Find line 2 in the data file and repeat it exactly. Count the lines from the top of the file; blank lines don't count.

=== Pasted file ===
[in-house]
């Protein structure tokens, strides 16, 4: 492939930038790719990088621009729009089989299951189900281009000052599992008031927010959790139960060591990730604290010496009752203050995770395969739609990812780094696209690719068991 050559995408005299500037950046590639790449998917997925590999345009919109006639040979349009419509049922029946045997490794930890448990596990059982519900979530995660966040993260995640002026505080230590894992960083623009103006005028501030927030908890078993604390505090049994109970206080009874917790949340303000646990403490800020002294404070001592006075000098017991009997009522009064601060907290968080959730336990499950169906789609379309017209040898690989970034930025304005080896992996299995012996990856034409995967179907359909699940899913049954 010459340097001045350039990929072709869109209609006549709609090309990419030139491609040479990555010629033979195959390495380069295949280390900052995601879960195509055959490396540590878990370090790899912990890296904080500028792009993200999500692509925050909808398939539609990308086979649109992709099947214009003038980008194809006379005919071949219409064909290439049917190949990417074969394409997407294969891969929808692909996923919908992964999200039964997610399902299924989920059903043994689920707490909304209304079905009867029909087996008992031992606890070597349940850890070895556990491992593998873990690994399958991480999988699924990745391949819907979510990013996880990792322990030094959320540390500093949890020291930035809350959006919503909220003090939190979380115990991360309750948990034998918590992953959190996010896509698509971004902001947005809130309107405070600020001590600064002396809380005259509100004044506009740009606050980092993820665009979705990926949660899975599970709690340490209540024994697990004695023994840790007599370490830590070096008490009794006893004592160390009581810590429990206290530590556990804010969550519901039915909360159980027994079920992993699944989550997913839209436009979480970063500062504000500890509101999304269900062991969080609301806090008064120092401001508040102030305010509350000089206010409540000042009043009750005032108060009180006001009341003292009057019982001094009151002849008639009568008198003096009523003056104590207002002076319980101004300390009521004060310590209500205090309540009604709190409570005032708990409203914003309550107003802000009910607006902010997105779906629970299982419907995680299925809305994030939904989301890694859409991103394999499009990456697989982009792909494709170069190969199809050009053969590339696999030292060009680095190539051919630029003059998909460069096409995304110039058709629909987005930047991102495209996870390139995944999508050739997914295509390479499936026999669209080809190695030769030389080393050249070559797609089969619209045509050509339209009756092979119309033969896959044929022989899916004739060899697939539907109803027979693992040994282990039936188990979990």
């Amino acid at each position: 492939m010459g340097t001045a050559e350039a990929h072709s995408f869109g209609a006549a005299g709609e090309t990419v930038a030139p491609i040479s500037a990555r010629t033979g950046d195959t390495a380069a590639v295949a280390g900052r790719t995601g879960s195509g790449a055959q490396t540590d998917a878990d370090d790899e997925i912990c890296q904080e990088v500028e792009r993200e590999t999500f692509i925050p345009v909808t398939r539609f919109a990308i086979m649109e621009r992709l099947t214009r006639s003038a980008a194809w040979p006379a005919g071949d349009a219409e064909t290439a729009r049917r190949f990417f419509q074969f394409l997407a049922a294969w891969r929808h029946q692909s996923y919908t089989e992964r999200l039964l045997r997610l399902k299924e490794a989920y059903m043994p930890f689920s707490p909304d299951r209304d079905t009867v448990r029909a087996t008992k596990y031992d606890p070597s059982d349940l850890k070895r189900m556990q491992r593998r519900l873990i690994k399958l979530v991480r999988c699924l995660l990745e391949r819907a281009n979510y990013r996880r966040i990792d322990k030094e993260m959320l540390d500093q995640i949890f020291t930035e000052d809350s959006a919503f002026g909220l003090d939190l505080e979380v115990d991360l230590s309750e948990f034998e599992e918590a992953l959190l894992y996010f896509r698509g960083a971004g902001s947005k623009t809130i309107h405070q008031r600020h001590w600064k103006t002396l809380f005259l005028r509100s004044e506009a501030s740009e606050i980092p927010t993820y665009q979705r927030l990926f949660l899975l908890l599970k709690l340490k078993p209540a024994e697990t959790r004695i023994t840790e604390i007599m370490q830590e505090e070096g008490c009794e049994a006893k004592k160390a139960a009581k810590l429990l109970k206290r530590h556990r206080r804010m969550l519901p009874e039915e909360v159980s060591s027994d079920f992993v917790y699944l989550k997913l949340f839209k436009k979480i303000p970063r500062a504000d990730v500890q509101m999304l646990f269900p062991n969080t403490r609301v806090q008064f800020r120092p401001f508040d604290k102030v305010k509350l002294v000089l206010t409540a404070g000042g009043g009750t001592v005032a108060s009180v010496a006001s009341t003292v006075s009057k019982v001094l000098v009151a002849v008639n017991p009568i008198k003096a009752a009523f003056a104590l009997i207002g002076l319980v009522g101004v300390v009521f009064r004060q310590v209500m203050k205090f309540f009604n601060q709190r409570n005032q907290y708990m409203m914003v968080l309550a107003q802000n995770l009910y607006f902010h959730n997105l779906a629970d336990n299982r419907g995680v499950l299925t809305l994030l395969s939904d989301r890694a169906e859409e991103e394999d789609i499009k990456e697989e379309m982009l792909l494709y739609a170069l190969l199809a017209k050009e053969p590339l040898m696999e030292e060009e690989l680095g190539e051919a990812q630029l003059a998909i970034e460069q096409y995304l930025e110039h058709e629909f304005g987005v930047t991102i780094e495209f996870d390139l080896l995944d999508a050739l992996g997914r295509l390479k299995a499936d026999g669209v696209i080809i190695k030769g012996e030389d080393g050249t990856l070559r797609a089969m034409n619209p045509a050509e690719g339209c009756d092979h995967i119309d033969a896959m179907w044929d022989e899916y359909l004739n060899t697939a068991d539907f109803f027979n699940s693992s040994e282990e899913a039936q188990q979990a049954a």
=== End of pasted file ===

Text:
């Protein structure tokens, strides 16, 4: 492939930038790719990088621009729009089989299951189900281009000052599992008031927010959790139960060591990730604290010496009752203050995770395969739609990812780094696209690719068991 050559995408005299500037950046590639790449998917997925590999345009919109006639040979349009419509049922029946045997490794930890448990596990059982519900979530995660966040993260995640002026505080230590894992960083623009103006005028501030927030908890078993604390505090049994109970206080009874917790949340303000646990403490800020002294404070001592006075000098017991009997009522009064601060907290968080959730336990499950169906789609379309017209040898690989970034930025304005080896992996299995012996990856034409995967179907359909699940899913049954 010459340097001045350039990929072709869109209609006549709609090309990419030139491609040479990555010629033979195959390495380069295949280390900052995601879960195509055959490396540590878990370090790899912990890296904080500028792009993200999500692509925050909808398939539609990308086979649109992709099947214009003038980008194809006379005919071949219409064909290439049917190949990417074969394409997407294969891969929808692909996923919908992964999200039964997610399902299924989920059903043994689920707490909304209304079905009867029909087996008992031992606890070597349940850890070895556990491992593998873990690994399958991480999988699924990745391949819907979510990013996880990792322990030094959320540390500093949890020291930035809350959006919503909220003090939190979380115990991360309750948990034998918590992953959190996010896509698509971004902001947005809130309107405070600020001590600064002396809380005259509100004044506009740009606050980092993820665009979705990926949660899975599970709690340490209540024994697990004695023994840790007599370490830590070096008490009794006893004592160390009581810590429990206290530590556990804010969550519901039915909360159980027994079920992993699944989550997913839209436009979480970063500062504000500890509101999304269900062991969080609301806090008064120092401001508040102030305010509350000089206010409540000042009043009750005032108060009180006001009341003292009057019982001094009151002849008639009568008198003096009523003056104590207002002076319980101004300390009521004060310590209500205090309540009604709190409570005032708990409203914003309550107003802000009910607006902010997105779906629970299982419907995680299925809305994030939904989301890694859409991103394999499009990456697989982009792909494709170069190969199809050009053969590339696999030292060009680095190539051919630029003059998909460069096409995304110039058709629909987005930047991102495209996870390139995944999508050739997914295509390479499936026999669209080809190695030769030389080393050249070559797609089969619209045509050509339209009756092979119309033969896959044929022989899916004739060899697939539907109803027979693992040994282990039936188990979990």